“There is a bit of a science and there’s a balance in everything,” he added. “Some people are talented in one way and you lean toward that and other people are the opposite. But there’s a science and that’s half the fun of it all—the functionality and the beauty of it all—being able to put something together and make it very functional and beautiful.”

People have been calling Mr. Walz’s work “functional art,” he said, but the craftsman is always focused on function first. He gets frustrated when he visits a client’s house to find one of his paddles hanging on a wall, rather than lying outside next to the canoe. “Although they’re very beautiful, I make them to be used. You can always refinish them and make it look pretty again if it gets scratched up,” he said.

The function sustains his love for his craft, as creating a paddle or canoe is a way for Mr. Walz to experience his true passion, wilderness canoeing, from home. “When I’m building a paddle, it kind of takes me there. I’m in the back of my mind as I’m constructing a blade; it kind of brings me back to that spot I love so much,” he said.paddle pics-0

In his younger days, he would do 100-mile loops through northern Minnesota and Canada. “It’s a million acres of anywhere you want to go,” he said of the region, called the Arrowhead. Today, his custom-made canoe has over 1,600 wilderness miles on it and will earn even more this fall, when he guides six novices on a trip up north.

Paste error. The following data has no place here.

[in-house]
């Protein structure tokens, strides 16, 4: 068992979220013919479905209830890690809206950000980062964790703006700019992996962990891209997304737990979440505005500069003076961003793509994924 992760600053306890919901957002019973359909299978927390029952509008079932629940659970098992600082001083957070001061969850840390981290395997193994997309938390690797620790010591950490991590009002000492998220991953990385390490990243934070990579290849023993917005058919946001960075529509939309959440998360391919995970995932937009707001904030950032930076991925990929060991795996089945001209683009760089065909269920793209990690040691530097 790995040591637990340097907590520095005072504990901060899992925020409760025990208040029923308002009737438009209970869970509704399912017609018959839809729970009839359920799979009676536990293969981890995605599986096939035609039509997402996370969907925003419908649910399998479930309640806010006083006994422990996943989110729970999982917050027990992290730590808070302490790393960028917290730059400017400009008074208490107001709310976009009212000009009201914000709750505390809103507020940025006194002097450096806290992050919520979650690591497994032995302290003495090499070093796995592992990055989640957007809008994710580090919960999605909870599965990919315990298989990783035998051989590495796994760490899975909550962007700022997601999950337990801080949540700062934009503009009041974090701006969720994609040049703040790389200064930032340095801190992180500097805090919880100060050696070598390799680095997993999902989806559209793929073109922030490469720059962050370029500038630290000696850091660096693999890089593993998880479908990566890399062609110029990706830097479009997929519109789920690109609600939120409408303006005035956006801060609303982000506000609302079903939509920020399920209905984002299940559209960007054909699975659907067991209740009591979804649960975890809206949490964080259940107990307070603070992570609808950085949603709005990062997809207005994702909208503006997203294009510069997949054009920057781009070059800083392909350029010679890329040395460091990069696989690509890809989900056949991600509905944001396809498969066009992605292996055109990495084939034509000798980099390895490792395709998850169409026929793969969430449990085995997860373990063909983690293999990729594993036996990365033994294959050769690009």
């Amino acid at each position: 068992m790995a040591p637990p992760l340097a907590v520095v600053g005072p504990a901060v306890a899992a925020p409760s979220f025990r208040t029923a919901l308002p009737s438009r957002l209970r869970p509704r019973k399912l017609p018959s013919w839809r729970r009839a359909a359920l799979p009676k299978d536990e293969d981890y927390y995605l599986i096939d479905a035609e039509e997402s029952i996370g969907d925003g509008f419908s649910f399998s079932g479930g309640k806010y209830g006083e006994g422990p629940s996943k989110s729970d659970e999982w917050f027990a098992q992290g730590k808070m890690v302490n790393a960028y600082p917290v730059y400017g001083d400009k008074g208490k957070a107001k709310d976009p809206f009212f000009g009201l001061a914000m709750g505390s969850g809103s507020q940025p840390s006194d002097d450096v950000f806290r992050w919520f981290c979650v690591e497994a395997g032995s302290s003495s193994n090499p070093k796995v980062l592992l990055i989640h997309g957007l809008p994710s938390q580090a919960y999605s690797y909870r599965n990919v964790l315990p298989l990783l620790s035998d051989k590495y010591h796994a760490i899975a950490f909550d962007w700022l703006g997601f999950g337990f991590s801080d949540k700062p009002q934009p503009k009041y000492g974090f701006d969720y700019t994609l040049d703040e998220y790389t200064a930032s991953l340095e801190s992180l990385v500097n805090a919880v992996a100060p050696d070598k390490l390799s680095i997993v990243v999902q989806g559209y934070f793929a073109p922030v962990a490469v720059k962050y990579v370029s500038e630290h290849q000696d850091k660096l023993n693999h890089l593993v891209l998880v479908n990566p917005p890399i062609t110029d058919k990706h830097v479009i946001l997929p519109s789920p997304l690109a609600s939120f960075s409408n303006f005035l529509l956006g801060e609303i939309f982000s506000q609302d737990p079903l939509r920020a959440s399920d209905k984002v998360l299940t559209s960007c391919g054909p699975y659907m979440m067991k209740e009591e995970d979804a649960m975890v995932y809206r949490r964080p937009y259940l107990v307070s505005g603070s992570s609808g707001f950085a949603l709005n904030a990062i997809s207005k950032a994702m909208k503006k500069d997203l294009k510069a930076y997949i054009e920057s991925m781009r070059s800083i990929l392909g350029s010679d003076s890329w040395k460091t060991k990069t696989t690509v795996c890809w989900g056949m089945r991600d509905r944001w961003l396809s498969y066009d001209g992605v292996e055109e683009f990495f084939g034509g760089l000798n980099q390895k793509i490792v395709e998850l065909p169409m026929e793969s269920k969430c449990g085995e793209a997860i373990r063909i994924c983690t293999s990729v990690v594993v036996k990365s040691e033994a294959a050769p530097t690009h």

Throughout it all, he always has his dog, his canoe and his paddle. He hopes to share that connection with others through the workshop, creating paddles that are “a special thing for them—something that means something to them,” he said.

With times and dates to be arranged with Mr. Walz, the workshop is limited to five participants and will be held evenings at Walz Woodworks, 216 Springs-Fireplace Road in East Hampton. The fee is $400 for Surfrider Foundation members and $425 for non-members, with a one-year membership included. For more information, contact Barry Walz at 767-8838 or bwcanoe@gmail.com.

New York Legislators Call For Two-Year Delay on DEC Plan to Eradicate State’s Mute Swan Population

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Virginia Briggs photo.

A mute swan swims in East Hampton. Virginia Briggs photo.

Editorial note: an updated version of this post can be found here.

By Tessa Raebeck